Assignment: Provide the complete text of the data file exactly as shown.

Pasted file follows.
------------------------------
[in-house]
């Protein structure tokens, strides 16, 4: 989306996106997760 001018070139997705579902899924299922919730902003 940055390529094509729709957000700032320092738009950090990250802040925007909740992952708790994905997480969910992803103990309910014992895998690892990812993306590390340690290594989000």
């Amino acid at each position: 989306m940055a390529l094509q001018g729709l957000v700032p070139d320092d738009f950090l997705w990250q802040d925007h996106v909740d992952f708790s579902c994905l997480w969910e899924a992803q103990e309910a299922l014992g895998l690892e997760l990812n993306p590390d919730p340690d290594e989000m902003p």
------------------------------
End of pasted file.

[in-house]
């Protein structure tokens, strides 16, 4: 989306996106997760 001018070139997705579902899924299922919730902003 940055390529094509729709957000700032320092738009950090990250802040925007909740992952708790994905997480969910992803103990309910014992895998690892990812993306590390340690290594989000």
């Amino acid at each position: 989306m940055a390529l094509q001018g729709l957000v700032p070139d320092d738009f950090l997705w990250q802040d925007h996106v909740d992952f708790s579902c994905l997480w969910e899924a992803q103990e309910a299922l014992g895998l690892e997760l990812n993306p590390d919730p340690d290594e989000m902003p």